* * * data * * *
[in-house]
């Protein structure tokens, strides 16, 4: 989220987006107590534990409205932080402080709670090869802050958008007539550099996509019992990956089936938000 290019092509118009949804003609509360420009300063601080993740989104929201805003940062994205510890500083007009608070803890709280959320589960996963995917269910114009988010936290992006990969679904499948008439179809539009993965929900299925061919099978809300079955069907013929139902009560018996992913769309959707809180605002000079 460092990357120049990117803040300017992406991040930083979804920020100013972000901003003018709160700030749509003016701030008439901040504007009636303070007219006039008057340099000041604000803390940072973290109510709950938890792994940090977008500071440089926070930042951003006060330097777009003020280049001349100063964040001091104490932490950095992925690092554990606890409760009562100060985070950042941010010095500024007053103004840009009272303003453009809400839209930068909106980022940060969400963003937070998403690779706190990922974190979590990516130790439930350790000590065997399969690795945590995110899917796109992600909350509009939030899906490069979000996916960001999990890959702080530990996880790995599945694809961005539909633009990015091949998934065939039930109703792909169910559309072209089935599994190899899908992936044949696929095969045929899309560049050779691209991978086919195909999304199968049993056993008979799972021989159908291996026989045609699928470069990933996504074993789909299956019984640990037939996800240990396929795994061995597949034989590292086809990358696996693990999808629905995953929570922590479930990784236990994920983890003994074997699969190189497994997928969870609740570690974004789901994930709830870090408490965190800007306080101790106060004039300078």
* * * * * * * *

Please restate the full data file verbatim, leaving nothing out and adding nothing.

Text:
[in-house]
């Protein structure tokens, strides 16, 4: 989220987006107590534990409205932080402080709670090869802050958008007539550099996509019992990956089936938000 290019092509118009949804003609509360420009300063601080993740989104929201805003940062994205510890500083007009608070803890709280959320589960996963995917269910114009988010936290992006990969679904499948008439179809539009993965929900299925061919099978809300079955069907013929139902009560018996992913769309959707809180605002000079 460092990357120049990117803040300017992406991040930083979804920020100013972000901003003018709160700030749509003016701030008439901040504007009636303070007219006039008057340099000041604000803390940072973290109510709950938890792994940090977008500071440089926070930042951003006060330097777009003020280049001349100063964040001091104490932490950095992925690092554990606890409760009562100060985070950042941010010095500024007053103004840009009272303003453009809400839209930068909106980022940060969400963003937070998403690779706190990922974190979590990516130790439930350790000590065997399969690795945590995110899917796109992600909350509009939030899906490069979000996916960001999990890959702080530990996880790995599945694809961005539909633009990015091949998934065939039930109703792909169910559309072209089935599994190899899908992936044949696929095969045929899309560049050779691209991978086919195909999304199968049993056993008979799972021989159908291996026989045609699928470069990933996504074993789909299956019984640990037939996800240990396929795994061995597949034989590292086809990358696996693990999808629905995953929570922590479930990784236990994920983890003994074997699969190189497994997928969870609740570690974004789901994930709830870090408490965190800007306080101790106060004039300078």